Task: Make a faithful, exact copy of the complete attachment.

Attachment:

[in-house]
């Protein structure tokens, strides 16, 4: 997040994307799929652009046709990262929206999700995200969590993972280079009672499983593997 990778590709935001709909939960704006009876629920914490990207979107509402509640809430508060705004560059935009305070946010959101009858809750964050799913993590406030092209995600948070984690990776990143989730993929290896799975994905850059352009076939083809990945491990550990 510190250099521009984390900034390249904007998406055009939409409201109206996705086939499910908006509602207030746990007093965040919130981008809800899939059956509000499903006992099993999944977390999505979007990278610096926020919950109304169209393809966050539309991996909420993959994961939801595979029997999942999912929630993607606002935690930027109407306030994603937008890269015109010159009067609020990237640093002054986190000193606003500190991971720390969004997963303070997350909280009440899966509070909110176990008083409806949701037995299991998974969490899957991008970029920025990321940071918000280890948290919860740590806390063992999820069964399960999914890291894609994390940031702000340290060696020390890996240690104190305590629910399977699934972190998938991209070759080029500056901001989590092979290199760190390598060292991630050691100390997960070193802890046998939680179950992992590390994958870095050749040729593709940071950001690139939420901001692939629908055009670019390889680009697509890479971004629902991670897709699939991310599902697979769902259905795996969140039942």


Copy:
[in-house]
């Protein structure tokens, strides 16, 4: 997040994307799929652009046709990262929206999700995200969590993972280079009672499983593997 990778590709935001709909939960704006009876629920914490990207979107509402509640809430508060705004560059935009305070946010959101009858809750964050799913993590406030092209995600948070984690990776990143989730993929290896799975994905850059352009076939083809990945491990550990 510190250099521009984390900034390249904007998406055009939409409201109206996705086939499910908006509602207030746990007093965040919130981008809800899939059956509000499903006992099993999944977390999505979007990278610096926020919950109304169209393809966050539309991996909420993959994961939801595979029997999942999912929630993607606002935690930027109407306030994603937008890269015109010159009067609020990237640093002054986190000193606003500190991971720390969004997963303070997350909280009440899966509070909110176990008083409806949701037995299991998974969490899957991008970029920025990321940071918000280890948290919860740590806390063992999820069964399960999914890291894609994390940031702000340290060696020390890996240690104190305590629910399977699934972190998938991209070759080029500056901001989590092979290199760190390598060292991630050691100390997960070193802890046998939680179950992992590390994958870095050749040729593709940071950001690139939420901001692939629908055009670019390889680009697509890479971004629902991670897709699939991310599902697979769902259905795996969140039942």